how hard is it to keep at the bare minimum (approx hours of studying, im thinkin not much)?

    Well the bare minimum of credits per semester, at my school at least, is 12. Canadian schools are a little higher, I think. Once you're doing a full load, don't worry. Just keep your GPA as high as possible, and have balance in your life.

    i also wanted to know what is known to be the most "easiest" school academically for dental school once ur in.

    Easiest, according to incoming average stats, I would say (in any order):

    - University of the Pacific School of Dentistry
    - Howard University College of Dentistry
    - Boston University, Goldman School of Dental Medicine
    - University of Nevada, Las Vegas School of Dental Medicine
    - New York University College of Dentistry
    - University of Puerto Rico, School of Dentistry (but you need to speak Spanish, and be a native to really have a chance)
    - Meharry Medical College School of Dentistry
     
  6. UBTom

    UBTom Class '04 official geezer
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    Let me add the caveats:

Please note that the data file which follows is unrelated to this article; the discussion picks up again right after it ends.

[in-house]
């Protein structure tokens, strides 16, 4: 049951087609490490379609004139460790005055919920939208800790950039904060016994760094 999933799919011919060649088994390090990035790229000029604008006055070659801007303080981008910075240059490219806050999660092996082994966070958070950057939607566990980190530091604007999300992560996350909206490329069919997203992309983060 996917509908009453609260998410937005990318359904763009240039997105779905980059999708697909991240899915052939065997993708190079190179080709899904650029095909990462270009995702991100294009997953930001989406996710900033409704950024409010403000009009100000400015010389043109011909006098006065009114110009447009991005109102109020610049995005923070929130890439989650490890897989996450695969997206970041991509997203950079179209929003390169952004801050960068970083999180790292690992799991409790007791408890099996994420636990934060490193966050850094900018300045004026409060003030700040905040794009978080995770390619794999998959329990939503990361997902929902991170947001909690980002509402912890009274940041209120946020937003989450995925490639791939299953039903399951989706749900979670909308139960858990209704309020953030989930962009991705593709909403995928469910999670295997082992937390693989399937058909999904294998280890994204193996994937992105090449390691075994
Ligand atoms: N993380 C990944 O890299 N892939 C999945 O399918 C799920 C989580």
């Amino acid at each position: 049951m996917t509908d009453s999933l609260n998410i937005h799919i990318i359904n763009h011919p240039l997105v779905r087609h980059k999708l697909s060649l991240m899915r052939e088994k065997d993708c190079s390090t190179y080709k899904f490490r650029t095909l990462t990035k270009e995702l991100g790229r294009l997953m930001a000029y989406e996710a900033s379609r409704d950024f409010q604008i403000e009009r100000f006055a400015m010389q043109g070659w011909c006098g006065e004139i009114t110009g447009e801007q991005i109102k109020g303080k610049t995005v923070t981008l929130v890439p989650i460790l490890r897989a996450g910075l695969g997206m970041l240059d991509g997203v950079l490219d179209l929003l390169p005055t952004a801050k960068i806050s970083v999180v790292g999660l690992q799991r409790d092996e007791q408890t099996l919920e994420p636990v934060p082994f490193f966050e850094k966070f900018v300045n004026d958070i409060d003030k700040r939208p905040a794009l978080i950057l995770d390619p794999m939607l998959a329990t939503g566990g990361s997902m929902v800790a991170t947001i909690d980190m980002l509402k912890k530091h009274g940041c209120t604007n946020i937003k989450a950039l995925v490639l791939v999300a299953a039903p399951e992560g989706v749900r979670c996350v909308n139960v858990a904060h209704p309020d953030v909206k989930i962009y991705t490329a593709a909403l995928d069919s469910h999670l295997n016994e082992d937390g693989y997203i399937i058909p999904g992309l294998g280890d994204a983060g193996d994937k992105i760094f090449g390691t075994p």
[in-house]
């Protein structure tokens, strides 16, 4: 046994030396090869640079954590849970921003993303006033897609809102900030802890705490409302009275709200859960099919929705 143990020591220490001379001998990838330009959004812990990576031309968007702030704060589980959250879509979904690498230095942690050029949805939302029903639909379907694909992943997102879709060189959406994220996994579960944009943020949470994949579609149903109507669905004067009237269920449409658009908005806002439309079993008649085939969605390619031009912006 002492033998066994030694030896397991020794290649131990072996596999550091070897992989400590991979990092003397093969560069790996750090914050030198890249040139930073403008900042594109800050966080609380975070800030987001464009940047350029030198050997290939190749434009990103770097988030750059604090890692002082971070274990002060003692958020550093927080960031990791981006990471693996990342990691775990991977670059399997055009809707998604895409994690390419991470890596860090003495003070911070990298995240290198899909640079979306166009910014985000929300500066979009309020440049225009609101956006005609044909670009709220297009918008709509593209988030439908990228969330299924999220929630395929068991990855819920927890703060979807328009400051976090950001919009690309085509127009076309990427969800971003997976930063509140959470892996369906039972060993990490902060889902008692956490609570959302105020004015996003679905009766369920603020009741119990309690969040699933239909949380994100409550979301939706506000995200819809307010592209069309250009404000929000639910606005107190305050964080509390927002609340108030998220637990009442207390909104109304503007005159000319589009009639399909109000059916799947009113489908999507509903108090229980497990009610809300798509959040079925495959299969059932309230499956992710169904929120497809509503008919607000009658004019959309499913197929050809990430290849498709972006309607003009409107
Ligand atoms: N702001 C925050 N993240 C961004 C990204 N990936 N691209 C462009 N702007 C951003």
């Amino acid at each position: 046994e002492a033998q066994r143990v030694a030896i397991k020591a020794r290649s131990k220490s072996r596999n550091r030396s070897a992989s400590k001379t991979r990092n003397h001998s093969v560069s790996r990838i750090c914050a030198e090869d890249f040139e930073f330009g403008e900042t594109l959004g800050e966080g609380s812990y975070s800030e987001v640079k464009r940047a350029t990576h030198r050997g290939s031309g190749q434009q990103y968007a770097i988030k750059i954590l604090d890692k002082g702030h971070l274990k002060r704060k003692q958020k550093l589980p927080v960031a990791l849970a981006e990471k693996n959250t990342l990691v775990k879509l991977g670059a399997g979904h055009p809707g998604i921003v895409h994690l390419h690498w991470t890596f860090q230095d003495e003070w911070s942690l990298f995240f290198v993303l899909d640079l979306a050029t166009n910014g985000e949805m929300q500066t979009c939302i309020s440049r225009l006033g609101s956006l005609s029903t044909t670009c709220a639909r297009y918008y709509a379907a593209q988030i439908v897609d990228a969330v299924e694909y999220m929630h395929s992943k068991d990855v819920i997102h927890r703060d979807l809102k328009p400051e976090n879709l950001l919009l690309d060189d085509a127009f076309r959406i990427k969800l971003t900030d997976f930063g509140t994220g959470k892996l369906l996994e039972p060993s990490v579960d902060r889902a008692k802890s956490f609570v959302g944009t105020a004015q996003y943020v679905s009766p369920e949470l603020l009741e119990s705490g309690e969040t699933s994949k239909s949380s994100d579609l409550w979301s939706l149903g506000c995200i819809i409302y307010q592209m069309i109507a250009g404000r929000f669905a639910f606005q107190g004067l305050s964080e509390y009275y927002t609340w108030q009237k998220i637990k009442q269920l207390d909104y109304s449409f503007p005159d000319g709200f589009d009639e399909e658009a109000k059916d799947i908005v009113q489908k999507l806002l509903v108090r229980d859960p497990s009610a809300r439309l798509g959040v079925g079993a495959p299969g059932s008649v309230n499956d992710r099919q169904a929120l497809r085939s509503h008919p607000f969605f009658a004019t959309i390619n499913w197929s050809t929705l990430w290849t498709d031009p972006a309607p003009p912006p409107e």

- UOP: It is an intense 3-year program. They don't have a regular 4-year program like other dental schools.

    - Howard: They prefer ethnic minorities, predominantly African American. Those of other ethnicities may find it hard to get in there.

    - Puerto Rico: They take 5 candidates from the U.S. every year. VERY difficult to get in if you are not Puerto Rican.

    - Meharry: Same caveat as Howard.

    Don't let their "lower" stats fool you. They are looking for particular kinds of candidates.


    Also, to the OP: Money and lifestyle don't mean squat if you will be miserable doing something you have no interest in. What you want is a career choice that gives you a sense of fulfillment at the end of the day, not a sense of entrapment. You don't have to *love* dentistry, but make sure you will at least *like* what dentistry involves before taking the plunge.